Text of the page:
Mark Knopfler has settled into an effortless groove in his solo work particularly in the Dylanesque roots of 2012’s marvellous double album “Privateering”. It mixed in a diversity of themes that also drew upon Celtic folk, Americana and more traditional country. Clearly with this solid track record those expecting “Mark Knopfler does Death Metal” will always wait in vain. Indeed “Tracker” is Knopfler at his reliable best, recording songs of quality and class but infusing them with a personal overview that gives the album a nice reflective flavour. As Knopfler explains “The album title ‘Tracker’ arrived out of me trying to find my way over the decades, out of me tracking time – looking at people, places and things from my past, and out of the process of tracking as in recording tracks in the studio.”
It starts with “Laughs and Jokes and Drinks and Smokes” a song that sounds like Dave Brubeck’s “Take Five” in its opening bars until a clear Celtic tinge enters. It sees Knopfler reminiscing about his early years and the band have a high old time in the background sing-along. The meditative song “Basil” centres on the grumpy poet Basil Bunting who Mark met when he worked as a copy boy at the Evening Chronicle in Newcastle. It wistfully captures a certain era in the old days of provincial newspapers “Basil sits there on the table for subs/But not a part of the Bri-nylon club/Ancient blue sweater, too old for the job/Bored out of his mind/With the Colins and Bobs”. Another song on the album is dedicated to the late Dame Beryl Bainbridge one of our greatest writers in recent years. It is undoubtedly the most Dire Straits sounding song that Knopfler has recorded since the band ceased recording and will delight fans.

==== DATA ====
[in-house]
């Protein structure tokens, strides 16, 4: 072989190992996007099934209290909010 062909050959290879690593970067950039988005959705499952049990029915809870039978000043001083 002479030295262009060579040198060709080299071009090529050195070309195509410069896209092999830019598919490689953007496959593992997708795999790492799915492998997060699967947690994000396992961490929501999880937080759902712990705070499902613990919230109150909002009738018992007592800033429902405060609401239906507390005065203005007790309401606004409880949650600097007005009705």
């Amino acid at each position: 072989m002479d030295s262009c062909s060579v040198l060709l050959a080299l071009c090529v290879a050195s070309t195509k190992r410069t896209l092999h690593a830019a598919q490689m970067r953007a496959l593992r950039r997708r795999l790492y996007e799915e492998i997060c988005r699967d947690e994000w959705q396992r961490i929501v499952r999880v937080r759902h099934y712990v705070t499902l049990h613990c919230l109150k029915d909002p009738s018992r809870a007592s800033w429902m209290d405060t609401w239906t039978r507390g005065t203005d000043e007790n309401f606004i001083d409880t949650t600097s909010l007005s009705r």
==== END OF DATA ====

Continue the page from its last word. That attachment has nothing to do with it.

A couple of songs are nice enough but don't really spark. The breezy “Skydiver” ambles along but never really ignites. Similarly “Broken Bones” is pure J.J. Cale echoing “Cajun Moon” which is fine but you might as well seek out the real thing. Much better is the superb concluding duet “Wherever I Go” featuring Ruth Moody of the Wailin’ Jennys whose warm angelic voice perfectly complements the Knopfler “growl” creating an album standout. Along the way “Long cool girl” also impresses; rolling along steadily, in no hurry but full of Knopfler’s atmospheric guitar work. The gorgeous ballad “Silver Eagle” is plain wonderful, whilst “Lights of Taomina” reminds this reviewer of a slowed down version of Dylan’s “Lily, Rosemary and the Jack of Hearts” which can only be a good thing.
“Privateering” was always going to be a hard act to follow and “Tracker” doesn't quite hit those heights. Of the 4 extra tracks on the deluxe edition the melancholy acoustics of “My heart never changed” fails to set the pulses racing, alternatively the banjo driven “38 Special” is great fun. The slight “Heart of Oak” is a gentle ballad although it is the excellent understated “Terminal of tribute to” that begs the question why wasn't it included in the main body of the album? As a package “Tracker” sees no diminution in Knopfler’s ability to conjure up a set of songs that will happily repay repeated listens and which will grow in stature every time. A fine album.
Review by Red on Black